The port has four berths and the port equipment includes 3 mobile cranes, 10 reach stackers, and 3 forklifts. The port has grain handling equipment but no bagging equipment. However, there is no area for storing dry cargo.

In 2014, the port was expanded which increased its handling capacity by 39%. The dock size was increased by 23.8 m and is around 300 m long. The port can now receive vessels weighing 240 metric tonnes. The port also received three new shore cranes. It is a small port but functions quite efficiently. The waiting time is less than 5 hours for vessels if they are a part of the port’s weekly program.

Port of Boyas De San Jose

Port of Boyas De San Jose
Representation Image

Situated on the pacific coast, Port San Jose was opened in 1853 and is now used as a liquid bulk terminal. In 2013, it received 136 ships carrying 1.788 million tones of liquid cargo, majorly imports. This port has a dock measuring 150 meters but it is not operational.

It has an off-shore terminal as it is a very small port. It can handle ships up to 160 meters long. The water depth of its oil terminal is around 13.7 meters and the anchorage depth is around 21.3 meters.

This port handles both cargo and also tourists. Incoming vessels have to anchor 1 mile offshore. It was Guatemala’s primary pacific port till the late 90’s when it was overtaken by Puerto Quetzal. San Jose Port still handles the export of various commodities such as molasses, cotton, coffee, lumber, sugar and honey. It also has tourist attractions like Iztapa resort which was once a Spanish fort. San Jose is also connected to Escuintla and also Guatemala city by roads and railways.

Port of Champerico

Port of Champerico
Representation Image

Port of Champerico is in the southwestern part of Guatemala, on its Pacific coastline. It is near the town of Retalhuleu and is one of the most important ports in the country.

Incoming ships have to anchor 1 mile offshore. It mainly deals with the export of coffee, sugar and timber. Guatemalan shrimp fleet also operates from this port.

Its anchorage depth is around 12.2 meters and its cargo pier depth is 6.1 meters. It is a very small port and is only 500 feet long. It operates as a feeder port.

Thus, Guatemalan ports are the drivers of its economy. Through continuous government intervention and foreign investment, the port facilities and equipment has improved over the years, making Guatemalan ports one of the most flourishing ports in the region. The revenue from import-export trade is crucial for the overall development of the country.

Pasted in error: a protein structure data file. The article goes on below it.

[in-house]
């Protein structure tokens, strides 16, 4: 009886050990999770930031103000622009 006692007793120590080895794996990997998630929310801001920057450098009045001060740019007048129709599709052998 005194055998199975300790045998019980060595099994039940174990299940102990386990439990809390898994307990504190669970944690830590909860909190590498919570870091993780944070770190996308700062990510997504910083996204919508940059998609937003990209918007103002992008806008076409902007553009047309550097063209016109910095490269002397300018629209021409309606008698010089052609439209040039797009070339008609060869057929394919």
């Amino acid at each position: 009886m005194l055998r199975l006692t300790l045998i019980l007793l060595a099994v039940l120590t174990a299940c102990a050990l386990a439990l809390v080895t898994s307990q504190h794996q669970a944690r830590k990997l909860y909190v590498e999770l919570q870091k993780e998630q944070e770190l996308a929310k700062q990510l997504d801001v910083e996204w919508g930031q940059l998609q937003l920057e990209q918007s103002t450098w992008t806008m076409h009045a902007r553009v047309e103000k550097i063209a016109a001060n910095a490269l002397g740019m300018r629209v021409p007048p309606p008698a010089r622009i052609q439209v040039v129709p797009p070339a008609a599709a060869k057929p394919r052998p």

Guatemala Ports Map

You may also like to read:

Disclaimer: The authors’ views expressed in this article do not necessarily reflect the views of Marine Insight. Data and charts, if used, in the article have been sourced from available information and have not been authenticated by any statutory authority. The author and Marine Insight do not claim it to be accurate nor accept any responsibility for the same. The views constitute only the opinions and do not constitute any guidelines or recommendations on any course of action to be followed by the reader.

The article or images cannot be reproduced, copied, shared or used in any form without the permission of the author and Marine Insight.

Maritime Knowledge You Would Like:

Do you have info to share with us ? Suggest a correction

Latest Maritime Knowledge You Would Like:

Top 10 Fjords in Norway

Top 10 Fjords in Norway

Posted on
Norway is synonymous with scenic fjords, just as Venice is for its beautiful canals. The Scandinavian country has over 1100 fjords, of which about 10 are accessible via cruise ships too.
7 Major Ports Of Croatia

7 Major Ports Of Croatia

Posted on
Croatia’s shipping sector is growing rapidly. It has six international ports and harbours. Let’s learn about them in detail.
10 Biggest Straits Of The World

10 Biggest Straits Of The World

Posted on
The world’s biggest straits are like intricate waterways woven by natural forces on the earth’s canvas. Let’s take a look at top ten Biggest Straits of the World.
St. Lawrence

10 Largest Estuaries In The World

Posted on
The National Geographic Society defines an Estuary as a region where a freshwater river or stream meets the salty ocean, forming brackish water habitats. Check out largest Estuaries In The World in this article.
15 Biggest Wooden Ships Ever Built

15 Biggest Wooden Ships Ever Built

Posted on
In this article, we will uncover some of the biggest wooden ships in the world that once took civilisations to victory in wars, facilitated cultural exchanges and led to significant discoveries that changed the geopolitical landscape of the time.

Get the Latest Maritime News Delivered to Your Inbox!

Our free, fast, and fun newsletter on the global maritime industry, delivered everyday.

Leave a Reply

Your email address will not be published. Required fields are marked *